The amendments are a part of a law that was signed in early November and will come into force on January 1. It allows Russia to impound the property of foreign states, so long as Russian courts rule that these nations have damaged the economic or other interests of the Russian Federation. Before this act was introduced, such steps were only allowed on condition the government of the country in question agreed to them.

The new bill was drafted by the government as a reciprocal measure after several countries this year executed the rulings of international courts and impounded the assets belonging to the Russian state.

For example, in early July, the media reported that Belgium and France had frozen Russian state companies’ assets and curtailed their agencies in these countries. The move was in connection with the June 2014 ruling by the International Criminal Court in The Hague that ordered Russia to pay compensation of $39.9 billion, $1.85 billion and $8.2 billion, respectively, to three companies connected to the once-powerful oil giant Yukos, which was dissolved in 2007.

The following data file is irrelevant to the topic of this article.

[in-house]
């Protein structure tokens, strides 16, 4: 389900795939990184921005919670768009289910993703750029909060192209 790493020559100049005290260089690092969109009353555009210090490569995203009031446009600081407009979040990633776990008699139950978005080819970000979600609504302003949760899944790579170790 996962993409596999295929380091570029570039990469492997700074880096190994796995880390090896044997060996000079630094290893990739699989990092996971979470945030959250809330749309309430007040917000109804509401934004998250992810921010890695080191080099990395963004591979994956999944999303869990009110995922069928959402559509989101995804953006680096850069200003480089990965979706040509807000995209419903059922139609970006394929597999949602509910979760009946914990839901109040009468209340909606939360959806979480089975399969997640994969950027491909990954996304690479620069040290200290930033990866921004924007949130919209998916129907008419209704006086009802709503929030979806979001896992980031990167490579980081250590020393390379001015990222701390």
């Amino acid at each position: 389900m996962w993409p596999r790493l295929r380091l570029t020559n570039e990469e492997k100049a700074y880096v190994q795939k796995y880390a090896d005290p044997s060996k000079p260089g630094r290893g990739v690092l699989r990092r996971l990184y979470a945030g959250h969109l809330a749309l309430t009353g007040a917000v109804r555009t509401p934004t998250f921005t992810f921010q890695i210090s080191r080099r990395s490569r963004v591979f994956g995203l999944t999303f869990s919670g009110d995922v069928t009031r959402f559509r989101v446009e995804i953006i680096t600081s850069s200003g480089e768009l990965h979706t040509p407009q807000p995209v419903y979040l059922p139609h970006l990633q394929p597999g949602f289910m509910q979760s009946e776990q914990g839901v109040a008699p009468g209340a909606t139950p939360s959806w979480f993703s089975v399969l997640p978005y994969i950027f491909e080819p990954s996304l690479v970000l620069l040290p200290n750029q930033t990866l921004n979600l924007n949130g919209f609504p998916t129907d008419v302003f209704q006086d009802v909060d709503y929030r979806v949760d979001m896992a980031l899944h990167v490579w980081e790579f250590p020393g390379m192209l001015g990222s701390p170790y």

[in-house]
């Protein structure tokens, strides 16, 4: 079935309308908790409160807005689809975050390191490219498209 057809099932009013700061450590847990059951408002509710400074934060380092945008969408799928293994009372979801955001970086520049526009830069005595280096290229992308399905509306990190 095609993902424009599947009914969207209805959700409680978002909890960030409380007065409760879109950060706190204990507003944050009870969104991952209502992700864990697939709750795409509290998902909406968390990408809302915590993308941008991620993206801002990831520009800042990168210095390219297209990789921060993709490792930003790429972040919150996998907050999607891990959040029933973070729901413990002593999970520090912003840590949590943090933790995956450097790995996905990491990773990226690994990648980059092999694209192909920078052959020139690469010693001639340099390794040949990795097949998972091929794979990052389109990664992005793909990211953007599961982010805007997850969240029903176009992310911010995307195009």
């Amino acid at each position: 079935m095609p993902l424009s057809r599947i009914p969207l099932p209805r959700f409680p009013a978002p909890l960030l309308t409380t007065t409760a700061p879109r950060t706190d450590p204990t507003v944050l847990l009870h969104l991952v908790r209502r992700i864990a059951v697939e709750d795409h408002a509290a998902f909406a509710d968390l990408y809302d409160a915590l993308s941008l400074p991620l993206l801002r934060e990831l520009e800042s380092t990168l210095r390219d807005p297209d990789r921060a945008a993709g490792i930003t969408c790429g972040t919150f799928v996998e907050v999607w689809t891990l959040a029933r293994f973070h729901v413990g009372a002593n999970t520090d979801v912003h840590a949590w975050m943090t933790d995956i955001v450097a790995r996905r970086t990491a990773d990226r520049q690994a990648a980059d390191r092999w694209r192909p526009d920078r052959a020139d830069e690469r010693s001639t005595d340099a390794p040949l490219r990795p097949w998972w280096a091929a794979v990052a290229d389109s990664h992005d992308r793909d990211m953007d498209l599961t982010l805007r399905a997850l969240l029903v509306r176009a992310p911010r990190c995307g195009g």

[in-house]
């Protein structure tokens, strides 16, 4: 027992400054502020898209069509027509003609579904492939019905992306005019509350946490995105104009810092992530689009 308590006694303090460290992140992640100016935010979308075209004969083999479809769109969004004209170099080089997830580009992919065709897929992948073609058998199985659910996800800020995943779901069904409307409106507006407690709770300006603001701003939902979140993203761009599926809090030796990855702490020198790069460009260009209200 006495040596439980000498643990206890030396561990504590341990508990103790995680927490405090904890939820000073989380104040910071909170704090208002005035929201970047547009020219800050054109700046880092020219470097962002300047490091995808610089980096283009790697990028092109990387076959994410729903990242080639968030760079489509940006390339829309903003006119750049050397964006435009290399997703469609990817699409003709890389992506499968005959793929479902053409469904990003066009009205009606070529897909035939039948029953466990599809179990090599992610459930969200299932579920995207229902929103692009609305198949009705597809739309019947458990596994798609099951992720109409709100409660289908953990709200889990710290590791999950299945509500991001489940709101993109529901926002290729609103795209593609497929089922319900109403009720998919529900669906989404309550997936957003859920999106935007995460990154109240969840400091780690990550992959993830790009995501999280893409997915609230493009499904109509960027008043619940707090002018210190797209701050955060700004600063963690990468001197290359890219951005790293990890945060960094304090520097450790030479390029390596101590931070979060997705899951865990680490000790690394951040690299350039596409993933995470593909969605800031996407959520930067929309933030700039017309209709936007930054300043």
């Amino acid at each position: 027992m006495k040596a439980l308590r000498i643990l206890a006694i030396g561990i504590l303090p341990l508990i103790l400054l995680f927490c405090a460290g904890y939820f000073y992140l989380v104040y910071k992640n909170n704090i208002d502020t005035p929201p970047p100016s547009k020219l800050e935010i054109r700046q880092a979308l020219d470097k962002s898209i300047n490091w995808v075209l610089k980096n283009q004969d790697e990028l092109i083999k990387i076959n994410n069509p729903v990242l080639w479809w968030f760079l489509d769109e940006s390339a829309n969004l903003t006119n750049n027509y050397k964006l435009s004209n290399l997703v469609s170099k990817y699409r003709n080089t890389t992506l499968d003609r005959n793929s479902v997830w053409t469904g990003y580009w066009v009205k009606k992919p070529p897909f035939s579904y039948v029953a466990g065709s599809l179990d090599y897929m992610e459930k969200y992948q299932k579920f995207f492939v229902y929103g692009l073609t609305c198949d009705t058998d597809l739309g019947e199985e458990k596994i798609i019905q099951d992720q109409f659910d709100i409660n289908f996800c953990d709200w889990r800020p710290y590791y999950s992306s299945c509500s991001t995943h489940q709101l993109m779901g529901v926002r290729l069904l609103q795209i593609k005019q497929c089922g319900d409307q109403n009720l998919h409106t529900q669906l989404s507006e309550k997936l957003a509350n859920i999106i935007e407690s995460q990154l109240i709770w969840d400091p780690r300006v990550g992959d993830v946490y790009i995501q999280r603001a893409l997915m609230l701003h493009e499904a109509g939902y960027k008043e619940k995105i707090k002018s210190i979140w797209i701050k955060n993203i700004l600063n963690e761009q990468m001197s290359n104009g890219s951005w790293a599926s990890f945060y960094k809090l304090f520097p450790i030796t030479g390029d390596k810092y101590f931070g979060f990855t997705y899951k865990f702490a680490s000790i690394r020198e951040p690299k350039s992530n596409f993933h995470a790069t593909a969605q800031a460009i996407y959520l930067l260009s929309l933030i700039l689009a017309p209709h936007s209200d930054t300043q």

The Russian Foreign Ministry described these steps as blatant violation of international law and promised to contest these decisions. Vladimir Putin said that Russia would challenge the decision to seize its assets. The president added that the country didn’t recognize the ruling of the Hague court, as it doesn’t participate in the European Energy Charter.